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Dilemma: Care home too demanding

Go straight to the proprietor, or them report to the CQC

Harry Yoxall - online

Although there is often some friction in the relationship between general practices and care homes, this degree of dissonance is worrying, and may be a warning that all is not well at the home.

Are there any other concerns? For example, is medication being appropriately ordered, or is requesting chaotic and last minute? Do staff at the home take appropriate responsibility for the care of residents?  

Often there is some fault on both sides so start by taking a conciliatory tone and looking dispassionately at the problem to make sure the practice is not at least in part to blame. If you are satisfied that it is not, your next move should be to take the problem higher.

If it is an independent home, ask to see the proprietor or if it is part of a larger chain arrange an appointment with the area manager. If this seems daunting, you can ask for help. If you are part of a GP federation, that may carry more weight than the practice alone or your LMC may be prepared to take on the task.

In the end, as providers of GP services you can only have limited influence. There is a good argument that the home is in breach of the requirement of its CQC registration to meet Outcome Six, which is ‘co-operation with other providers’.

If you are unable to resolve the matter, you should contact the CQC and pass on your concerns to them.

Dr Harry Yoxall is a GP in Somerset and medical secretary of Somerset LMC

Make a case to the CCG that you need support

Dr Stewart Findlay square UNP

First of all, negotiate with the care home and a GP should initially at least check all requests for visits. The care home should provide transport to bring patients to the surgery if the patient is mobile and where the patient will get better care in a well-equipped primary care centre.

If this does not resolve the situation, the practice should contact their CCG to see if it is possible for the CCG to offer some support either through providing transport or through setting up a service to help support the practice.  In our area, we have a number of schemes which we are piloting:  paying GPs for step up/step down beds in the homes, or providing Advanced Nurse Practitioners to visit the homes. In one area we have contracted with our acute trust to provide nurse practitioners to offer extra support to the homes.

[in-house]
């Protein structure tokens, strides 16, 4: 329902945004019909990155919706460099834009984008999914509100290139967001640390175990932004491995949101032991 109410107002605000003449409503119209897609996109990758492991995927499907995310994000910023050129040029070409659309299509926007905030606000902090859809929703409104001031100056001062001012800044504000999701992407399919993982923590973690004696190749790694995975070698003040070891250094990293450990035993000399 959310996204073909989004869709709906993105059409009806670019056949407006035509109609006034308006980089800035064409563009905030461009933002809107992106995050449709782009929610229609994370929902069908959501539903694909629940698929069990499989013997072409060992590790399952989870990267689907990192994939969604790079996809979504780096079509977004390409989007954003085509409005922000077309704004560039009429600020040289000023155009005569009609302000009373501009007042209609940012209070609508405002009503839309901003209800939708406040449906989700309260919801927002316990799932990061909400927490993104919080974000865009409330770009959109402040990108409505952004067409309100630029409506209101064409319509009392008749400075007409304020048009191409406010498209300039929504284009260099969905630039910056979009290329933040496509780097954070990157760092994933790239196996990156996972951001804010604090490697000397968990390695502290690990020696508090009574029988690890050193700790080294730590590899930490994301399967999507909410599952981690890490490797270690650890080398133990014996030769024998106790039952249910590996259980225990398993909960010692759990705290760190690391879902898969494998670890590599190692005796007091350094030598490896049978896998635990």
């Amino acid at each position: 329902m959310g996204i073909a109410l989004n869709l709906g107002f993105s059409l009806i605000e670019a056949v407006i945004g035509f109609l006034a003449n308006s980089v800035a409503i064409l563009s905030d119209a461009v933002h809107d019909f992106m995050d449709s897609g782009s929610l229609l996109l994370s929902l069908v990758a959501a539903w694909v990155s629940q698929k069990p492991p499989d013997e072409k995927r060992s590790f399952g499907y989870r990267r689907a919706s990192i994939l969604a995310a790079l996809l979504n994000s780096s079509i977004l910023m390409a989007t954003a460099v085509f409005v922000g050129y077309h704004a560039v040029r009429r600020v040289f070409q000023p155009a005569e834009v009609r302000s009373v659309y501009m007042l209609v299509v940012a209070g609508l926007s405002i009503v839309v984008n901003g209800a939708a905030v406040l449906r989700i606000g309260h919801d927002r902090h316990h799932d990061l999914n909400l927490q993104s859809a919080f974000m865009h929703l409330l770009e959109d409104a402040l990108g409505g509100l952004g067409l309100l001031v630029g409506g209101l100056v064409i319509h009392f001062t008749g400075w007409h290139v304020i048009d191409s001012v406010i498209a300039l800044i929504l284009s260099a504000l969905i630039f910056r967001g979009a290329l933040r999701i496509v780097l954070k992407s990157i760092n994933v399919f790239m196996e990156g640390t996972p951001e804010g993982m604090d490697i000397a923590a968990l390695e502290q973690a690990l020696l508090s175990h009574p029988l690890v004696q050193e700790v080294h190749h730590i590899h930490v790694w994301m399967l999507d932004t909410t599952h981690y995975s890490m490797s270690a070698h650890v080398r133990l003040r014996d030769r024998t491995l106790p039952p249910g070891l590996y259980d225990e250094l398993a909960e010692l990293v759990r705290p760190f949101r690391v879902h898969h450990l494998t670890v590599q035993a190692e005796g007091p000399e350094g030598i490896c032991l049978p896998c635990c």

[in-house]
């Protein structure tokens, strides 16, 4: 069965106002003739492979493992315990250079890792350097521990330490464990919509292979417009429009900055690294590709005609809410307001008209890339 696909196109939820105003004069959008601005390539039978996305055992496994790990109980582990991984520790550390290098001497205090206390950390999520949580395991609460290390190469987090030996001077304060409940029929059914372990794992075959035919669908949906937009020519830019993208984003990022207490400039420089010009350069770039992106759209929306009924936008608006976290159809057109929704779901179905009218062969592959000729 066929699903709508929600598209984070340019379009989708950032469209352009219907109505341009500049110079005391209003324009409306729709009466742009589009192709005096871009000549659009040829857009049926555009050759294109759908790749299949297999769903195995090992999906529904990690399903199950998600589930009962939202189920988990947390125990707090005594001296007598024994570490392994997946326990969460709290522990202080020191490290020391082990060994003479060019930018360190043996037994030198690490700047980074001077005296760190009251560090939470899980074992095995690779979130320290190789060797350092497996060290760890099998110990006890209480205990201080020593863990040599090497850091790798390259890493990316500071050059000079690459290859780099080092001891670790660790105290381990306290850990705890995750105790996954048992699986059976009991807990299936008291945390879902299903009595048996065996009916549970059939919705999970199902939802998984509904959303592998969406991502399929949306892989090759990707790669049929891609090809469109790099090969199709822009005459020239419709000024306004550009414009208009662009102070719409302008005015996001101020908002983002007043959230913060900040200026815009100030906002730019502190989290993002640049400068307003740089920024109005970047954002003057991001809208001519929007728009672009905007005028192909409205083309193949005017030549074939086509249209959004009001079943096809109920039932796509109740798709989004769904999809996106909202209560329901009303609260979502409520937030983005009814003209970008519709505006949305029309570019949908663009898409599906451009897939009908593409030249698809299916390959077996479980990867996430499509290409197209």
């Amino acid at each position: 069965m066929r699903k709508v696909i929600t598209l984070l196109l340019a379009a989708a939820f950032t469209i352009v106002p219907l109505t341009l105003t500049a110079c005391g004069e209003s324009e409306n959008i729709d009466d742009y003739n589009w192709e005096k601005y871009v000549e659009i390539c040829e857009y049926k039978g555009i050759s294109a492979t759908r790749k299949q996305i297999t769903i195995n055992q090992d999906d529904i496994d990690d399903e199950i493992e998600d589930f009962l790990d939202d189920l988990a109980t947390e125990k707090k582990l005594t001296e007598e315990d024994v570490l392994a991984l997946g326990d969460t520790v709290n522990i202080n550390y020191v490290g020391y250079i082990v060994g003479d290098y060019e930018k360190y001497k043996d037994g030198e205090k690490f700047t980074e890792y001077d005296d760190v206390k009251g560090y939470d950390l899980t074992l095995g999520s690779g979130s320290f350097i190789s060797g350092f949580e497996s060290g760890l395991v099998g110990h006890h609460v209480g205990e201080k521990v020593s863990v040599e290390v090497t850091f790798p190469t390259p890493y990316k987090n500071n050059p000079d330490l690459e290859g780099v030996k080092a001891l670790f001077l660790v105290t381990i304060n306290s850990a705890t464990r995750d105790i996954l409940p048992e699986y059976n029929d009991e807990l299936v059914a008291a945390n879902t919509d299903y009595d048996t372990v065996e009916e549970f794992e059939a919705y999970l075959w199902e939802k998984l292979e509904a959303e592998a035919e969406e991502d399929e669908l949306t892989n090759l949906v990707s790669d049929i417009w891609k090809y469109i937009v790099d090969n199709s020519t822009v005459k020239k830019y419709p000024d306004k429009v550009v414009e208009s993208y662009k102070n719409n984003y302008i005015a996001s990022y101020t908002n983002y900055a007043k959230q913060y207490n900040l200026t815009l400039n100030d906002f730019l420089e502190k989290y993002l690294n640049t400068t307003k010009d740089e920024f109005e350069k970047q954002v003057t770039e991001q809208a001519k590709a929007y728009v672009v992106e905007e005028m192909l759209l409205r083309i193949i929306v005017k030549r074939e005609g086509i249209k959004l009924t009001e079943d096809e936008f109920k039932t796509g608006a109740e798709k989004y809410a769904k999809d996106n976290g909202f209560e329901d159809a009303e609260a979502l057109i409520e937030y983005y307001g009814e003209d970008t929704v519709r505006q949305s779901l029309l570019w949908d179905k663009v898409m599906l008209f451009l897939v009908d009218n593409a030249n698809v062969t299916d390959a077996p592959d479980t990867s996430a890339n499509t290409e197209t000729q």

The practice could also report the situation to their local authority as they hold the contract with the care home and can see if any pressure can be put on the home to educate the staff and to make sure they act in a reasonable and responsible way. 

If the practices are to go down this route, they will need evidence that the home has resulted in an excessive workload and will need to start collecting data. They should also look at national data as there is some evidence that nursing home services which are provided over and above normal primary care will result in fewer hospital referrals, fewer A&E referrals and fewer emergency admissions. Overall, this may encourage the CCG to get involved as they should see a QIPP saving as a result of putting in an enhanced service.

At present, there is no mechanism through GMS or PMS to increase the funding available to primary care to take on those patients. This is something that NHS England should tackle and perhaps the £5 per head available for accountable GPs in the future might go some way towards reimbursing GPs for this extra workload. 

Dr Stewart Findlay is a GP in Bishop Auckland and chief clinical officer at Durham Dales Easington and Sedgefield CCG.

Seek a compromise, such as asking patients’ families to take them to hospital

Dr Laura Edwards- online

An increasingly complex and aged population together with the increasingly inexperienced staff employed in care homes mixed with a risk averse culture leads to higher healthcare usage. Our contract states that services required by registered patients should be ‘delivered in the manner determined by the practice in discussion with the patient’.

Collaboration and constructive working relations are key. The practice should meet with the key medical lead for the care home to engender mutual understanding of working conditions and constraints on both sides. Working together could allow mutually workable solutions.

The practice could ask for visit requests to be coordinated by one senior member of care home staff, agree a fixed day or time that visits will happen to control workload and agree that a staff member is available to attend the doctor to action any agreed outcomes. The practice should seek to develop with the home an understanding of the benefits for both sides of the patients travelling in. There are both benefits to time efficiency and patients’ interests, with better assessment facilities and access to patient records allowing safer care in the surgery environment.

On the other hand recognising the home’s difficulties in getting certain patients to the surgery may lead to other solutions such as using family members to help with transport or agreeing that the doctor may see a group of patients at the care home.

The practice could also engage with the CCG to seek a LES with admission reduction as an aim. With ultimate stalemate the practice can insist that mobile patients attend if appropriate.

Dr Laura Edwards is a GP in Locks Heath, near Southampton and medical director of Wessex LMCs.


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